linked to class as they used to be. Back in 1953, the critic Clement
Greenberg could write that middlebrow was born out of the desire of newly
ascendant social classes to rise culturally. That might have been true in an
age when people were proudly lining their shelves with the latest selections
of the Britannica Great Books or the Literary Guild. But the people who tune
in to Oprah's Book Club seem to be more interested in personal growth than
social advancement. Nowadays, after all, literary discernment doesn't give
you much of a leg up socially.

There's a passage in Martin Amis novel "The Information" where one of
the characters observes how literary taste degrades as you walk up the aisle
of an airplane. In economy, people are reading "Middlemarch"; in business,
they're reading John Grisham; and in first, they're just sleeping and eating
caviar.

Anyway, nowadays we all do our cultural shopping from the same outlets. The
New Yorker writer John Seabrook argued in a recent book that the old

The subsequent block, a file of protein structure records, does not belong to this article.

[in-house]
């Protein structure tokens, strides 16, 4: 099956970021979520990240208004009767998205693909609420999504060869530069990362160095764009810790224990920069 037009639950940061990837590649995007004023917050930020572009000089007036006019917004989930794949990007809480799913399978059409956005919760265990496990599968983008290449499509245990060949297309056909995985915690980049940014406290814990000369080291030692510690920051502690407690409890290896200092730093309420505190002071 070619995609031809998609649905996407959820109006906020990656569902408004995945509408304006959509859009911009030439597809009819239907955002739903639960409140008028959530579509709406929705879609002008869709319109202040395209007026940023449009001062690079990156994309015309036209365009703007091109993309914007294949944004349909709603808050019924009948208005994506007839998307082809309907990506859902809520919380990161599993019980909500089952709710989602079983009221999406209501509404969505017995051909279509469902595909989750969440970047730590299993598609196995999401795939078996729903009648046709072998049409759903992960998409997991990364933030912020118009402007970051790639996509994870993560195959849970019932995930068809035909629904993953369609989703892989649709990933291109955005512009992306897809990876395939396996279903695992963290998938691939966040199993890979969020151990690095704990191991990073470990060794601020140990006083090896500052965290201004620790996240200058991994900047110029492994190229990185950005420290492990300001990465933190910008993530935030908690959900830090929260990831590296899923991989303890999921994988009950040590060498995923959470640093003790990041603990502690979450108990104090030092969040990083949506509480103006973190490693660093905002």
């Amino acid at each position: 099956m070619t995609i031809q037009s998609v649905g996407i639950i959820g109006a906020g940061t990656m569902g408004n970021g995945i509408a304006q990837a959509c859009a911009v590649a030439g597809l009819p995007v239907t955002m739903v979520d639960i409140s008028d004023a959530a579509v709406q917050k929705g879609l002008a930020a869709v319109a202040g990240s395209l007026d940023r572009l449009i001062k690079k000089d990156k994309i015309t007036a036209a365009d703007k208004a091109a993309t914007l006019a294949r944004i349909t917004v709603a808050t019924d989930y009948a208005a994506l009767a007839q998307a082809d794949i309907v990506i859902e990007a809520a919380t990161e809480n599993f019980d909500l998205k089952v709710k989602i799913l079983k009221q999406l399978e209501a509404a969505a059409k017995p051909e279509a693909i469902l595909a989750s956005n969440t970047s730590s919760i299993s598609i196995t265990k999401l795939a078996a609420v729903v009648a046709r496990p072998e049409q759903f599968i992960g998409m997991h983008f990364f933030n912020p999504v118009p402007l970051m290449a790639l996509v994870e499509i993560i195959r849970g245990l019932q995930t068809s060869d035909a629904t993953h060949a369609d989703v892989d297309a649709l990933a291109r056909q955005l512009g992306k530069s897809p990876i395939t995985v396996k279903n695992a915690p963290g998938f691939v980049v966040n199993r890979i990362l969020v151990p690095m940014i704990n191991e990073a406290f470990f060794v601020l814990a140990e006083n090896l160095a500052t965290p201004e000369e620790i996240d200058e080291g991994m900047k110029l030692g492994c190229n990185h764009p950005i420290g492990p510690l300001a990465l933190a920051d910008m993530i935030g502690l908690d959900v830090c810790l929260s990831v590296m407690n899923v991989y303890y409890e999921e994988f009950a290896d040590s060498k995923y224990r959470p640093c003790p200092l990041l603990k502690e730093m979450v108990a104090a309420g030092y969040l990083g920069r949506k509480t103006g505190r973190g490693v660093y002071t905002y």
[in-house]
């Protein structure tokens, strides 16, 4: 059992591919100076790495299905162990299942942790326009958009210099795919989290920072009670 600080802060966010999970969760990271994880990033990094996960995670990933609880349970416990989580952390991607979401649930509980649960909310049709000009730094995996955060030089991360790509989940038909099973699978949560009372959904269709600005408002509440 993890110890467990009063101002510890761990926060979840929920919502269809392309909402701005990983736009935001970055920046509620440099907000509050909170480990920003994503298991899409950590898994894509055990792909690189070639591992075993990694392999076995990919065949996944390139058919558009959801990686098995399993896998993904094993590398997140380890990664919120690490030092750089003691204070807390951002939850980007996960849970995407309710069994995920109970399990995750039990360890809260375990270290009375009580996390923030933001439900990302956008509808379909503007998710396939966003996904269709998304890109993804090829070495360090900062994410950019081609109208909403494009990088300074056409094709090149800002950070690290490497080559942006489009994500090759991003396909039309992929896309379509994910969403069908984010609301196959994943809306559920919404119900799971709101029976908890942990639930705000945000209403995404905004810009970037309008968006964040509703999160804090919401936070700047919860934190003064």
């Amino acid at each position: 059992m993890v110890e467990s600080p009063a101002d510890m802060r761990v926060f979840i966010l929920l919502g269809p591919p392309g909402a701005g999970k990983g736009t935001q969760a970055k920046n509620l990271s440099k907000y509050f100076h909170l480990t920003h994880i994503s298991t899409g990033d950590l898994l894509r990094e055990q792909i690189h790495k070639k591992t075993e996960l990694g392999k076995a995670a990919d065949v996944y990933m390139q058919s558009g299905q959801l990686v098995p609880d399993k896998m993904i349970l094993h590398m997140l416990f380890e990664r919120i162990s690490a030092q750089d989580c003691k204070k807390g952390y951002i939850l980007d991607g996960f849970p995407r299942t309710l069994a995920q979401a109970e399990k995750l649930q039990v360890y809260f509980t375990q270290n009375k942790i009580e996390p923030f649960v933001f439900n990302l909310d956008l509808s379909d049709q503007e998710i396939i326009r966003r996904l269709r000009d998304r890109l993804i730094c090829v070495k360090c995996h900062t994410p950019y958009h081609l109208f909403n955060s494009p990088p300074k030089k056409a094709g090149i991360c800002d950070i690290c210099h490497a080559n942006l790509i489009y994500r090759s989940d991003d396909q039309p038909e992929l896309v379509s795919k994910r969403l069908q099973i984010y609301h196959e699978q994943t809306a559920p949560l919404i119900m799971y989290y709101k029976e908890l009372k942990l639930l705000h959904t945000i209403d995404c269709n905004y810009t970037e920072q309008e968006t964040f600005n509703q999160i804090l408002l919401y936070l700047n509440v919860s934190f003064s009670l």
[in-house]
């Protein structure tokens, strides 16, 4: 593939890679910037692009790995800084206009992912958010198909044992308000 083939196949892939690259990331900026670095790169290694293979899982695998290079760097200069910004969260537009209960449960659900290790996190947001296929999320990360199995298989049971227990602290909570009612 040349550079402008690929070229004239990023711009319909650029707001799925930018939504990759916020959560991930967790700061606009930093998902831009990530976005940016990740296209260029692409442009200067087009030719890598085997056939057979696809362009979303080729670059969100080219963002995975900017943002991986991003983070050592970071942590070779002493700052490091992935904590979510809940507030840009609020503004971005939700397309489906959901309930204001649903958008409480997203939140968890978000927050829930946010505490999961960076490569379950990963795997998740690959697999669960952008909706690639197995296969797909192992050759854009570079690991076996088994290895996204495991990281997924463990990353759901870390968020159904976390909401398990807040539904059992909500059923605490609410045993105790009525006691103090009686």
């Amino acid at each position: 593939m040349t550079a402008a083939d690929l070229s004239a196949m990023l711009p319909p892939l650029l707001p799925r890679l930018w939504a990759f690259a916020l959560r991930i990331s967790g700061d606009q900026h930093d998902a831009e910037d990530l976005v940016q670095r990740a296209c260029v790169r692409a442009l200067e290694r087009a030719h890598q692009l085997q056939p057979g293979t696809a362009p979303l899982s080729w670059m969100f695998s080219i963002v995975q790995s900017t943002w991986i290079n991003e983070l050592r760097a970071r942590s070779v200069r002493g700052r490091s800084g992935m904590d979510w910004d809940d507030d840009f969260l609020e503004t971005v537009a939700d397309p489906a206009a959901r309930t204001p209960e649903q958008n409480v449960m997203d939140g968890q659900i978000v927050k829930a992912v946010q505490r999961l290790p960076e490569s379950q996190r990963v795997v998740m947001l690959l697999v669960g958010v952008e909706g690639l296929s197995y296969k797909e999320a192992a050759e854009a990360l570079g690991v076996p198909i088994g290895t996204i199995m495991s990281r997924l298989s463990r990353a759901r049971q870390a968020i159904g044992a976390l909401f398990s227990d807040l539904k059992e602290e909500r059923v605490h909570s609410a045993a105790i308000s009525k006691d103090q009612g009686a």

distinctions of high, middle and low have been superceded by a new amalgam
that he calls `nobrow.' Nobrow is the creation of the high-powered cultural
marketing that gives us blockbuster museum shows, music megastores and
crossover best-sellers. You can hear it in the disappearance of that
condescending phrase `mass culture.' Now it's all `popular culture,' a
festival where all the seating is general admission.

The new cultural scene doesn't lend itself very well to those old categories.
You could still talk about highbrow and middlebrow if you were comparing
Elliott Carter and the Three Tenors, but how do you sort out the highbrows and
the middlebrows in the world of pop, which is where American musical culture
is really enacted now? Beck vs. Billy Joel? Bjork vs. Sarah Brightman? It
seems pretty far from what Dwight Macdonald had in mind. For that matter,
what do we make of the notion of highbrow art when there's a Norman Rockwell
show on exhibit right now at the Guggenheim? And however Franzen may think of